Decided to have a low-tide outing today in the sunshine. Off we headed to Trebarwith Strand, a place we first visited before marriage and children, so that’s well over 34 years ago. Now it is an all-year-round dog-friendly beach, so that’s lovely.
It’s a beautiful place between Port Isaac and Tintagel, accessed by a narrow single-track lane down a steep-sided valley. The beach, once you get past the hefty stones, was busy though not packed, as the sun shone on an azure sea and the fabulous off-shore waves hit Gull Rock. It was an idyllic scene (ignoring the fact that I forgot my wellies and got wet feet).
What was sad was that, while parking in the council car park is currently free, people still chose to drive as far down as they could and park on the road.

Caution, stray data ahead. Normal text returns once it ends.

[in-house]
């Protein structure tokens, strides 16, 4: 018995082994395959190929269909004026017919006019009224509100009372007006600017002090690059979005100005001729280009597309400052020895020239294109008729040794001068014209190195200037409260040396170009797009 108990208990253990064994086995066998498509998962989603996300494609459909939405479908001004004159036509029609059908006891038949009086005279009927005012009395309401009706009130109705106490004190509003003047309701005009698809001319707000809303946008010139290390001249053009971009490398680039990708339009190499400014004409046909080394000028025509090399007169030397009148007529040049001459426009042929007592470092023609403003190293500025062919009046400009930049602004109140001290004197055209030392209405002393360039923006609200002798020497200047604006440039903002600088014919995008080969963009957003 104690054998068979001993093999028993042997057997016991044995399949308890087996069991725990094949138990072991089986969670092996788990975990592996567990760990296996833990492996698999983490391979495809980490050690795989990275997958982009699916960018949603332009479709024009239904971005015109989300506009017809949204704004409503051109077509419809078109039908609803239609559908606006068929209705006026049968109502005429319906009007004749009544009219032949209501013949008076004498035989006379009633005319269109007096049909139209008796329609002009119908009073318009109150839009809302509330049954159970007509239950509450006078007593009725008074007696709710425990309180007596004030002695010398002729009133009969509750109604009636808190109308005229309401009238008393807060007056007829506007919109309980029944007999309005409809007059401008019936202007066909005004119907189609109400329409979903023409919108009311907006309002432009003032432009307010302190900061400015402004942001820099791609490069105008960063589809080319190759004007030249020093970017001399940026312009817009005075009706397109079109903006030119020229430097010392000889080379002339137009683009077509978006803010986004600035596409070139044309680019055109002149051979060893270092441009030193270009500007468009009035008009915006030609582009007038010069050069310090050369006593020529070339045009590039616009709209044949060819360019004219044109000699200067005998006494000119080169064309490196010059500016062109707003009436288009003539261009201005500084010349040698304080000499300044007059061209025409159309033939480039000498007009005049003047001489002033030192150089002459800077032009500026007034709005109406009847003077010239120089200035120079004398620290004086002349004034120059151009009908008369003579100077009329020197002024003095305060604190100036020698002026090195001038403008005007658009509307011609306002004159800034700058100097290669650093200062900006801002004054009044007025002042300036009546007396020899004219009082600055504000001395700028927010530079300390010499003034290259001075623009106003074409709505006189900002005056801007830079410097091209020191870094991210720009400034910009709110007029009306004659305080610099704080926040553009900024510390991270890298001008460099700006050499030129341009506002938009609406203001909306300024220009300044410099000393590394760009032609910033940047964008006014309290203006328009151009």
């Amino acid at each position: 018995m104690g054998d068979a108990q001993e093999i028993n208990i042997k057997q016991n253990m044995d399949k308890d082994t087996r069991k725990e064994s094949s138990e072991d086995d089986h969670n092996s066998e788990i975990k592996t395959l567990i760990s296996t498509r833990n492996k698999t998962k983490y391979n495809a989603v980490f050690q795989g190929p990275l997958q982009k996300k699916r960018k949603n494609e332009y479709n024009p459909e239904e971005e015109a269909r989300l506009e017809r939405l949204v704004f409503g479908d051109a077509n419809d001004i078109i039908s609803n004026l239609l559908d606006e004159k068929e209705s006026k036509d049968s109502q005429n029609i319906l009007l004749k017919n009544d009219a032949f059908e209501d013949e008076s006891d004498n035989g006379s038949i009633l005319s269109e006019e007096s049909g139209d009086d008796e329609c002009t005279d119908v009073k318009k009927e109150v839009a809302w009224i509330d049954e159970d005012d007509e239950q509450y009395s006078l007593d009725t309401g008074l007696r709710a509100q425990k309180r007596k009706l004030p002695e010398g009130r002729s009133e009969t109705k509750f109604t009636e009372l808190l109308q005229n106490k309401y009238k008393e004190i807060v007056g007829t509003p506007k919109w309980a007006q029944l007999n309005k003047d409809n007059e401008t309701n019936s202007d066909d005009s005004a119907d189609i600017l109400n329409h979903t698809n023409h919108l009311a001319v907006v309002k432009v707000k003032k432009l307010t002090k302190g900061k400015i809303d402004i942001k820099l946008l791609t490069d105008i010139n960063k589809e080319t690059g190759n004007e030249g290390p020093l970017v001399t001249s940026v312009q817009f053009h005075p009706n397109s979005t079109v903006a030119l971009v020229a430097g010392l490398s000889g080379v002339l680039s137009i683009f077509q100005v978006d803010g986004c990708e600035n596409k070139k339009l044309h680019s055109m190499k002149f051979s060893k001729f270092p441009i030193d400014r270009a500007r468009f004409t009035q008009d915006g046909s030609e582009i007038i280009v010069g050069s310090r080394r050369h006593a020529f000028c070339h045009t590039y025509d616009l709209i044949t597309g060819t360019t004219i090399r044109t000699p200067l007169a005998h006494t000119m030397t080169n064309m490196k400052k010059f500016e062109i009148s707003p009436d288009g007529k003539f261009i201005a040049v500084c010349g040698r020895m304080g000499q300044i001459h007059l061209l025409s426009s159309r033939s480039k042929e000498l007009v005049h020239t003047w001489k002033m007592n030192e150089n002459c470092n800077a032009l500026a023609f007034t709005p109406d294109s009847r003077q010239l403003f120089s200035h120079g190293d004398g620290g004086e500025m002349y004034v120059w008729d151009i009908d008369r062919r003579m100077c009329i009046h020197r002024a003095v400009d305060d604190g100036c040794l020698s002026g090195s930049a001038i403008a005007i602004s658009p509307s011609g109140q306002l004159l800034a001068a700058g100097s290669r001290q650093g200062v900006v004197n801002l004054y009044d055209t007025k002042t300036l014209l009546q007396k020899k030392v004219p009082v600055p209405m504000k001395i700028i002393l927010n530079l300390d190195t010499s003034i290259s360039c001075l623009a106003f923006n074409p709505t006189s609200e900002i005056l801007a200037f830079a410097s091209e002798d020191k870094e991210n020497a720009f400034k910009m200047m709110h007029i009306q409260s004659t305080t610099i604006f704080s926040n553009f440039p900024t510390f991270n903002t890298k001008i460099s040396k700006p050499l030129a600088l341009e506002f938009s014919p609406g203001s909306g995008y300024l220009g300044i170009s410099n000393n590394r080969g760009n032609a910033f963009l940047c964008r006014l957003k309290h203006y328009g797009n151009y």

Also, that virtually every house seemed to be a holiday let. It’s not surprising if locals have been priced out, of course, as the Daily Mail back in 2021 told of a former shop (I recall House on the Strand there from the 1980s) converted to apartments, offering a two-bedroomed property on the market at £495,000 (the shop was divided into three).
As the article says: Up until 2017, the site had operated as a shop, selling inflatable lilos, beach toys and ice cream to tourists and local beachgoers.
Trebarwith remains a beautiful place, a little pocket of gorgeousness, but the emptiness of those beautiful but vacant holiday lets will stay with me.
Plenty of people, but probably no real community there any more. Or am I missing something?